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Unit information: Intermediate Economics 2 in 2015/16

Please note: you are viewing unit and programme information for a past academic year. Please see the current academic year for up to date information.

Unit name Intermediate Economics 2
Unit code EFIM20009
Credit points 20
Level of study I/5
Teaching block(s) Teaching Block 2 (weeks 13 - 24)
Unit director Dr. Correia
Open unit status Not open

Intermediate Economics 1



School/department School of Economics, Finance and Management
Faculty Faculty of Social Sciences and Law

Description including Unit Aims

The course develops and extends the material taught in Intermediate Economics 1. It looks at Bayesian games and considers adverse selection and moral hazard at a more formal level.

In macroeconomics, the unit studies long-run fiscal policy (including pensions systems), aggregate investment and modern theories of unemployment.

Intended Learning Outcomes

Students should be able to:

1. Demonstrate a good formal understanding of the notions of strategies, equilibrium and beliefs in games.

2. Solve formal games, including dynamic games with asymmetric information.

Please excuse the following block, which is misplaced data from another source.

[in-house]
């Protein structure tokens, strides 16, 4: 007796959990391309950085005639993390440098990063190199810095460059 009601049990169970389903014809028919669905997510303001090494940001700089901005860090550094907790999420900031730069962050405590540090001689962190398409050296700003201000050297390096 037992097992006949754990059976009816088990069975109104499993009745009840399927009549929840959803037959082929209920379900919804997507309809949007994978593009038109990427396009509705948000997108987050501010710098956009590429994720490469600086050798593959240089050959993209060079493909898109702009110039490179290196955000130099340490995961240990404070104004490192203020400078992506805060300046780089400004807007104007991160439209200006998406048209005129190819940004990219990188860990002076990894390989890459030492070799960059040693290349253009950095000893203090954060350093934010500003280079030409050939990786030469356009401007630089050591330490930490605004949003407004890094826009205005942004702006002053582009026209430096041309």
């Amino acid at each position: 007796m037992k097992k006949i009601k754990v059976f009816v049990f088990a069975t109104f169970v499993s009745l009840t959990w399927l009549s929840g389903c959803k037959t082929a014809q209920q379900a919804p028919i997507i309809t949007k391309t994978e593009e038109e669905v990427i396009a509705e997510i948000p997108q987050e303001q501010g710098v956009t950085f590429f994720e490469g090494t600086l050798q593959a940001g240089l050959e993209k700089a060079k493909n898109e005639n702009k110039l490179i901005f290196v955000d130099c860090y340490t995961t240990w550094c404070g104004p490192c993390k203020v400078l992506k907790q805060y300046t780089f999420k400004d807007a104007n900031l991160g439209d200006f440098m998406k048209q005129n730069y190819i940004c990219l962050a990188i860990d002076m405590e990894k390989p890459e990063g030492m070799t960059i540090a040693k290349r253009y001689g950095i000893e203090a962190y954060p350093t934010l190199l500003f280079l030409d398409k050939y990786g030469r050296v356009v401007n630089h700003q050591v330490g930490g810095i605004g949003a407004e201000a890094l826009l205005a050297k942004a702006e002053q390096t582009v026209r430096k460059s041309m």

3. Formalize an economic problem using the models presented and use the models to undertake analyses.

4. Understand the long-run implications of fiscal policy and be able to analyse key issues such as sovereign debt and pensions reforms using a simple OLG model.

5. Understand key dynamic models of investment and be able to use them to explain real issues.

6. Understand modern theories of unemployment and in particular the search and matching approach to labour markets.

Teaching Information

40 Lectures/Exercise Lectures

10 tutorials

Assessment Information

Summative Assessment:

3 hour examination in January worth 100%. This tests all the learning outcomes.

Formative Assessment:

6 short assignments, consisting mainly of problems. All the learning outcomes will be assessed.

Reading and References

J. Perloff, Microeconomics. Pearson.

R. Gibbons, A Primer in Game Theory, Prentice Hall.

F. Cowell, Microeconomics, Oxford University Press.

Lecture notes for the macro component of the unit.